An average hacker can use software such as Ripper or Hashcat, which easily allows you to start a brute force operation, provided you are equipped with a computer that has sufficiently performing processors. Due to their computing power (considering energy cost), GPUs are, for example, excellent processors for this type of operation. They are easily purchasable without major investments, not to mention the fact that they can easily be resold. This should help you understand how, theoretically, this type of attack is within the average man’s reach. But how much time does a brute-force attack really take?
Estimates are continuously made on the subject since the constant improvement of processors increases the effectiveness of this technique. Nowadays (2022) it is estimated that any attacker can derive an 8-character password, which contains only uppercase and lowercase letters, in just 2 minutes. If the same password contains numbers symbols and letters, it will take about 40 minutes. A password containing only upper and lower case but 12 characters would take two days instead. What if it also contains numbers and special characters? About 3000 years old. This is why, as debated at the beginning of this article, service providers request, sometimes demand, you to come up with a long and complex password.
How to protect yourself from brute force attacks
It is therefore evident that the complexity and length of passwords have a significant impact on the probability that someone will be able to access a system. It is certainly no coincidence that encryption standards, such as AES, are now employing longer and more complex keys to decrypt than before. At the same time though, a human being’s ability to invent and remember strong passwords has not increased over the last decades, correct?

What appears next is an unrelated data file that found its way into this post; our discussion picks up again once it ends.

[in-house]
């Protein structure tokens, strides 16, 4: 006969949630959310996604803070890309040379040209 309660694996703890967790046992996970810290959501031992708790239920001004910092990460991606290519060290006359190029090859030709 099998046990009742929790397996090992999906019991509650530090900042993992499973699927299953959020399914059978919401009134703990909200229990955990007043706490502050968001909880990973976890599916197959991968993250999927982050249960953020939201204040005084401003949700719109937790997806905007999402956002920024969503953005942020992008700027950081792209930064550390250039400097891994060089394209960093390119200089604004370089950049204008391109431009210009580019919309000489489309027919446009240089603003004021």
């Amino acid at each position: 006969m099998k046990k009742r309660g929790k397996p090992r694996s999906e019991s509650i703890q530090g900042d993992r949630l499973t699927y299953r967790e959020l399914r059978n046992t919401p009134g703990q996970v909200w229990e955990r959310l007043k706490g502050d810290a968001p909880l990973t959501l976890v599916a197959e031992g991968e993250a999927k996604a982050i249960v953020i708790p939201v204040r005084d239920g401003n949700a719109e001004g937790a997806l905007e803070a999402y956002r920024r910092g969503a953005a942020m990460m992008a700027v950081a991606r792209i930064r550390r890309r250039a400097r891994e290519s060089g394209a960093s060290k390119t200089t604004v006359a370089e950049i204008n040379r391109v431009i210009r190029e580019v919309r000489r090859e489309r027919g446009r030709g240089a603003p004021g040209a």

Not exactly. Thanks to password managers and the automation of some controls (for example the obligation to update the password after a certain period of time), today it is easy to maintain the habit of creating passwords by observing a few key principles:
- Password rotation and non-identity: The passwords you own are different for each platform (or at least the most important ones) and are periodically updated. Many services and systems also allow you to set up periodic notifications that remind you of the password “expiration date” (without taking drastic actions such as blocking your account).
- Complexity: the passwords you use must include uppercase and lowercase and special characters; there are software that generate passwords (not necessarily password managers) that are as long and complex as they are easy to remember;
- Ease of recovery and multi-factor: Multi-factor authentication, new login notifications, and credential recovery tools ensure that if you forget a strong password or if your credentials ever fall into someone’s hands, you stay in control of your access.
Since brute-force has been a strategy used since the dawn of computer crime, and since it does not require any type of specific expertise to be used, various deterrents have been developed and continuously updated, to effectively counter this type of attack. The ease of use of these deterrents implies that brute force, although theoretically effective, is easily daunted by an internet community with good computer-hygiene habits.